some 170 private palaces, academies, homes and other buildings will open their
doors to visitors.
weekend marks the city’s second year of participating in the global Open House initiative, founded in London in 1992. For art
and architecture lovers, Open House
Roma provides the rare chance to go inside everything from Rome’s first
skyscraper to the ancient foundations of Hadrian’s
Temple, not to mention to peek through locked doors and explore salons
usually off-limits to the public – all for free.
buildings include some of Rome’s finest architectural gems. A must-see is the Accademia di Spagna, the headquarters
of the Academy of Spain. A former monastery on the Janiculum Hill, the site
includes a round temple by Donato Bramante, considered to be one of the
masterpieces of the High Renaissance, and 16th-century frescoes by Niccolò Circignani,
nicknamed “Il Pomarancio”.
Built in 1576 and reworked in the 17th Century by Baroque master Francesco
Borromini, the Palazzo
Falconieri, on the atmospheric Via Giulia in Rome’s historic centre (today the seat of the Academy of
Hungary) is also worth a stop.
If you are a
fan of the Neoclassical period, don’t miss the Casino Nobile di Villa
Torlonia, a lovely villa in Rome’s northeast, designed by 19th-century
architect Giuseppe Valadier and filled with works by famed Venetian sculptor
Antonio Canova, his student Rinaldo Rinaldi and Romantic painter Francesco Podesti.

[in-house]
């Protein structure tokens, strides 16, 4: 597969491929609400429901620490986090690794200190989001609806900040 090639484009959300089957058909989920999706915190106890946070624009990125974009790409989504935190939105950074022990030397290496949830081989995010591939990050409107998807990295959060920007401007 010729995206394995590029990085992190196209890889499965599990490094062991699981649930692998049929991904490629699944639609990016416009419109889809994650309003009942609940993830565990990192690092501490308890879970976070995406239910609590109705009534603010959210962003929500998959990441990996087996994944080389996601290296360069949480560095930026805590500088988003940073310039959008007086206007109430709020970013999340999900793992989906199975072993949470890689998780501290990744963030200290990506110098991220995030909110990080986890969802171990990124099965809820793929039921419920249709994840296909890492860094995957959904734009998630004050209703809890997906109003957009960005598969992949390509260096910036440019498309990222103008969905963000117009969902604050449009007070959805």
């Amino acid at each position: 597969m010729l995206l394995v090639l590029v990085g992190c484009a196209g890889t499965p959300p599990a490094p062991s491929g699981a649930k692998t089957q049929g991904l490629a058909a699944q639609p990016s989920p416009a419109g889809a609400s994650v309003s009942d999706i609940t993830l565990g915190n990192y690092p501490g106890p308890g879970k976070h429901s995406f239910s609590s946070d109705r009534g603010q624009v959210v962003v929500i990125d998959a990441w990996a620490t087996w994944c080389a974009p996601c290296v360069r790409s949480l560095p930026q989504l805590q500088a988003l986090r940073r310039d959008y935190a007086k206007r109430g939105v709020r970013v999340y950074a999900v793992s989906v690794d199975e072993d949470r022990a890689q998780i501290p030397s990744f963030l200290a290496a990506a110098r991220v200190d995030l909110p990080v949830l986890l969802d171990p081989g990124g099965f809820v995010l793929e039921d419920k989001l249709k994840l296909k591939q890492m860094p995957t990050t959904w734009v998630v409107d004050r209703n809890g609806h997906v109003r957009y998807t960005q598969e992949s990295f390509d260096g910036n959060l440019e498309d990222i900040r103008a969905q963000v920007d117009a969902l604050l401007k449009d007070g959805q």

Fascinated by Fascism? Check out the Palazzo della Civiltà in the EUR district, built
for the never-held World Exposition of 1942, or the Palestra del Duce (literally,
“Gym of the Duce”, meaning Mussolini) in the city’s northwest. And if you want
a taste of something altogether non-Italian, your best bet is the Accademia d’Egitto at the
edge of the Villa Borghese, which houses Rome’s first Egyptian museum.
government buildings are opening their doors, too. Visit the 15th-century
Palazzo Madama near
Piazza Navona, the carefully guarded seat of the Italian Senate, or the Palazzo Giustiniani, home
to the President of the Senate’s apartment and where the Constitution of the
Republic was signed in 1947.
Want to see
Rome’s more modern side? Then head to Rome’s very first skyscraper, Eurosky Tower in
EUR. Its full 120m height is still
under construction (its 19th floor is open to visitors), but thanks
to its 27 floors of luxury apartments and use of sustainable architecture, it
just might be the most-talked about new building in Rome since the MAXXI, built by
starchitect Zaha Hadid and opened in 2010. Or see how Rome layers ancient and
contemporary at Galleria
d’Arte 28, a contemporary art gallery located in the 17th-century
Palazzo Cini-Ferrini, itself built into the 2nd-century Hadrian’s
museums across the city, including the Galleria Borghese, Centrale Montemartini, MACRO and MAXXI, are also
participating, meaning they’re free to enter (although some must be booked in
some buildings require advance reservations, most do not. Those that do can be
booked online; if no
spaces remain, visitors can still queue in the “rush line”, where they’ll be
allowed to enter in place of no-shows.
Amanda Ruggeri is the
Rome Localite for BBC Travel. She also writes revealedrome.com.